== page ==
The baton of global leadership had been passed. And, if it didn't seem that way at the time, that's because it was as near a seamless transition as could be devised-although it was hardly "devised" at all, at least not by London. Yet we live with the benefits of that transition to this day. To take a minor but not inconsequential example, one of the critical links in the post-9/11 Afghan campaign was the British Indian Ocean Territory. As its name would suggest, it's a British dependency, but it has a U.S. military base-just one of many pinpricks on the map where the Royal Navy's Pax Britannica evolved into Washington's Pax Americana with nary a thought: From U.S. naval bases in Bermuda to the Anzus alliance down under to Norad in Cheyenne Mountain, London's military ties with its empire were assumed, effortlessly, by the United States, and life and global order went on.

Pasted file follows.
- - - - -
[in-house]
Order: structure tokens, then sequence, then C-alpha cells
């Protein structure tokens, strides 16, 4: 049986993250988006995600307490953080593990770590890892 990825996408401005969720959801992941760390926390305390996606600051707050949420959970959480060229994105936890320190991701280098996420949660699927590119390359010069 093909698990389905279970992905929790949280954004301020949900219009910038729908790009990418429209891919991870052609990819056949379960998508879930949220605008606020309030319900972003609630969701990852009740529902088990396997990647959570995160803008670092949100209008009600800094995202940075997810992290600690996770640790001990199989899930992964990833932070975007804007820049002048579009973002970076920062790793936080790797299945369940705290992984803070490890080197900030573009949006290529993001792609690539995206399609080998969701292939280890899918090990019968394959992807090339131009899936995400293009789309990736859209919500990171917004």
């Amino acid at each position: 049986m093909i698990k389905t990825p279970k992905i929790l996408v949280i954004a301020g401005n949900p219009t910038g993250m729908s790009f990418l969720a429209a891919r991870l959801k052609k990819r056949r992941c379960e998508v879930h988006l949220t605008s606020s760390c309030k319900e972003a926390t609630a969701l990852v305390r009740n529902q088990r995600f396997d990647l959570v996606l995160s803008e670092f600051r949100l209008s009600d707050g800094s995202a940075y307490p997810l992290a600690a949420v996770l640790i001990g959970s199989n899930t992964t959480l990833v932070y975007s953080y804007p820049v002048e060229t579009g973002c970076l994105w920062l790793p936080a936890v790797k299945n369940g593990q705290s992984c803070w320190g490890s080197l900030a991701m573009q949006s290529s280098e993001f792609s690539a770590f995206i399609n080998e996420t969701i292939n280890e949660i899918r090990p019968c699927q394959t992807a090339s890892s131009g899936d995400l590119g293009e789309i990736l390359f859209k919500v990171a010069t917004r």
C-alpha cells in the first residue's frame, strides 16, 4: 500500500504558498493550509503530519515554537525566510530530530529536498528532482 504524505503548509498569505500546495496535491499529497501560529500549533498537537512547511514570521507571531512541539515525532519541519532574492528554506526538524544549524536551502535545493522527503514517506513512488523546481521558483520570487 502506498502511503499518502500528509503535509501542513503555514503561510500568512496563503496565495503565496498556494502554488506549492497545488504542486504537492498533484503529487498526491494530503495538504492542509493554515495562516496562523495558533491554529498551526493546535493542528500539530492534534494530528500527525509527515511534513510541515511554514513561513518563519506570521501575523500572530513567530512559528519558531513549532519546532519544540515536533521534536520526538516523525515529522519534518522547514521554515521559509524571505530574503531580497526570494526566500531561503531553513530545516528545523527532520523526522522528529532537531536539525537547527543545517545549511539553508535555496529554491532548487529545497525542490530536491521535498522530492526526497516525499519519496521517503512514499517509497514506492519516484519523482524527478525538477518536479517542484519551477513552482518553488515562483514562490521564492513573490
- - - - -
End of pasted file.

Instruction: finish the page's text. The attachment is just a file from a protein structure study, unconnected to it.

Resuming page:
One of my favorite lines from the Declaration of Independence never made it into the final text. They were Thomas Jefferson's parting words to his fellow British subjects across the ocean: "We might have been a free and great people together." But in the end, when it mattered, they were a free and great people together. Britain was eclipsed by its transatlantic offspring, by a nation with the same language, the same legal inheritance, and the same commitment to liberty.

Comments (3)

Best Response
Jan 31, 2011 - 9:32am
UFOinsider, what's your opinion? Comment below:

At one point in history, China hoarded all the gold that the British empire used to purchase silk, spice, and all the good things the orient produced. Gold went into China and did not leave, bearing a resemblance to the trade imbalance we see now between America and China. However, there is a major structural difference: America's currency is fiat money, which being different in nature than a physical commodity gives the US more options than England had when they were in the same situation. China is also realizing that the 'paper' they hold should be circulated back into the economy to promote economic activity because on its the broadest is just paper and has no intrinsic value.